Spellcasting in Adventure Fantasy Game differs quite a bit from your run-of-the-mill OSR game, and from other systems too. The closest is Roger’s, and that’s because we had a long chat about them back in the day. How is it different from traditional D&D spellcasting?
First, there’s no split between divine and arcane magic. I’m not sure of the reasons that led Gygax to split spell lists, but i suspect none of them are good. Moreover, the concept of clerics getting more spells with levels instead of by increasing the standing in front of their gods is a bit fishy. It seems as if there were no gods but instead the spells came from the cleric inner powers… exactly like magic-users. This change did not break the game.
Second, it’s mana based, but each spell can be cast only once a day. This allows each spell to costs one mana point, simplifying the system a lot, while making actually harder to play casters. Difficulty is moved from “what should I memorize today?” and “is this the right moment to cast Sleep?” to a broader “I have no idea if I should cast now and what”, simply because every spell is a unique life-saving snowflake. It’s possible to cast a given spell a second time using items called fetishes: grab a fetish, spend one mana, a specific spell goes off. A fetish can be used once a day. There are also Mana Vessels which store a mana point; full vessels can power spells up to a given level and need to be recharged by a caster. Also, very importantly, each caster has access to all his spells all the time, so even very narrow-use spells see play instead of laying forgotten and unmemorized in musty tomes. This means that even bad spells are used a lot: Giving the Gift of Life, a level 0 spell that heals 1d6 hits at the cost the same amount of temporal hits to the caster, is seen by casters’s players as a warm, fuzzy, nostalgic kick in the groin.
Third, everybody can cast level 0 spells, provided they can somehow get one measly mana.Rolling a high Spirit is an option, grabbing a full mana vessel is another. The concept is that your level-zero auntie did really cast spells and sung those zombies back to the grave and could read any language. Your non-caster PC might not know spells yet, but fetishes are moderately common and teaching rules are kindly provided. Now, finding an equally kind teacher is a completely different topic. 🙂
Fourth, every single caster seems to be a little necromancer that could. Possibly because players love pets in RPGs. Possibly because necromancer want to be fiddling with corpses. Possibly because the equivalents of “charm undead”, “animate but not control a skeleton” and “animate a skeleton” can be respectively cast by a caster of level 0, 1 and 2. The first two can be of course combined (but the control spell costs 1 mana a day to upkeep), while the last one costs 50 coins in components. This does not stop low level casters from keeping a few skeletons around “just in case”. This, of course, might bother the peasants and burgers. Which is one of the reasons why casters live out in the sticks. It’s also a useful way of recycling discarded armour. This early undead proliferation is interesting because it directly impacts on the setting: low level mages will exhume corpses from graveyards and will have a small group of fanatical undead goons protecting them, if they can find the money. Some of you will cringe at the thought of game balance suffering from this: don’t. The Original Tilean Murderhoboes are masters at breaking everything, but this did not break the game. Instead, ponder the implication of low-level necromancy on your campaign world.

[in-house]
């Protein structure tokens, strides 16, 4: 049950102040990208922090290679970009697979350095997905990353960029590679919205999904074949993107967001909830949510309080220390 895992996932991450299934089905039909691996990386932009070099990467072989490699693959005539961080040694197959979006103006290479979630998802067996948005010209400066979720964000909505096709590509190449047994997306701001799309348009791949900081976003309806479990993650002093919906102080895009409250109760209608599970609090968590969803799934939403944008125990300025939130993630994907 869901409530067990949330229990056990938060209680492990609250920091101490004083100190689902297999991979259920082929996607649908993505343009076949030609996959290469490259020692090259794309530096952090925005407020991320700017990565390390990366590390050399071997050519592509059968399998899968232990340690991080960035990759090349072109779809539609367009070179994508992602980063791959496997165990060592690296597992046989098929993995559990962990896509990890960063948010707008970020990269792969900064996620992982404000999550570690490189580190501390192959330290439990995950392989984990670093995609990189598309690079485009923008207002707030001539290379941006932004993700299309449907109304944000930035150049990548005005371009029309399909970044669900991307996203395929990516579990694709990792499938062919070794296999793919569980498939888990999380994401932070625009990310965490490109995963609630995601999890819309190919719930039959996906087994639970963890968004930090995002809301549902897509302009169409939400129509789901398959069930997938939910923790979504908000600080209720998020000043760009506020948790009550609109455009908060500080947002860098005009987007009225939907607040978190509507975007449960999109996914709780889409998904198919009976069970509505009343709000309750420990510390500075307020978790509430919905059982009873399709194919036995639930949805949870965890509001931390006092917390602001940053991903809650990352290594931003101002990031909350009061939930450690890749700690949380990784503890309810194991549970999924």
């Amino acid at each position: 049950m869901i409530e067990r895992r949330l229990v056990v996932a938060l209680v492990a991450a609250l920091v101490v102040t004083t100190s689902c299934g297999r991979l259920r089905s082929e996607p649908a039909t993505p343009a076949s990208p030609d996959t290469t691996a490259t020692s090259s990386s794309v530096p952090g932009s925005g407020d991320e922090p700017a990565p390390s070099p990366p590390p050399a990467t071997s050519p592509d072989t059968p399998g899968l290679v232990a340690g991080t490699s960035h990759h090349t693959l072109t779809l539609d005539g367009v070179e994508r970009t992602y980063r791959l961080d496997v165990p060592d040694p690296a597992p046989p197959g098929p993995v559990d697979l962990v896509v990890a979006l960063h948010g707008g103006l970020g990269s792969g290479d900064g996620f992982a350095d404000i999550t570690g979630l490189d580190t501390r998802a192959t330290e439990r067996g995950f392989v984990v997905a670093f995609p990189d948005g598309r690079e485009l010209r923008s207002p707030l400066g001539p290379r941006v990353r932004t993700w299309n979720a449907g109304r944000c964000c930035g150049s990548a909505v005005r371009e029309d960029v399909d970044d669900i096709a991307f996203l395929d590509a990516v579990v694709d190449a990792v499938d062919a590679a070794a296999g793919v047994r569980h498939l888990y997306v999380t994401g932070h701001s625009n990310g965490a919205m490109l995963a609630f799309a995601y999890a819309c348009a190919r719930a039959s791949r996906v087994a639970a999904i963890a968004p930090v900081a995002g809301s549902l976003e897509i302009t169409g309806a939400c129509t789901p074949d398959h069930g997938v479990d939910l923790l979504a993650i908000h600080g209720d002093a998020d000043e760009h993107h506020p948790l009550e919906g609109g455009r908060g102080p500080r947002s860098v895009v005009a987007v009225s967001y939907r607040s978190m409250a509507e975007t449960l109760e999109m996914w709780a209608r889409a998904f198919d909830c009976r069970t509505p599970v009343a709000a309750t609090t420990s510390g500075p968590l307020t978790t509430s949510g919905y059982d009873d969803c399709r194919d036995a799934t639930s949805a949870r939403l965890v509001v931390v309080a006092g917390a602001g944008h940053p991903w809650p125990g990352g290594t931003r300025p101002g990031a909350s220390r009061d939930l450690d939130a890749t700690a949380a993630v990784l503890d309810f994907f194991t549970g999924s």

Fifth, it’s not just the system, it’s a whole different spell ecology. All the 80+ spells are new, the first purely offensive spell is cast at level 2, and there are a grand total of 8 damaging spells in the whole manual. There’s no Sleep spell. Hell Gate, the closest thing to Fireball, opens a gate to hell spouting raging flames, possibly gating in uncontrollable demons. Casters in AFG are not there to dish tons of damage but to do what mere mortals cannot: bend reality with words.
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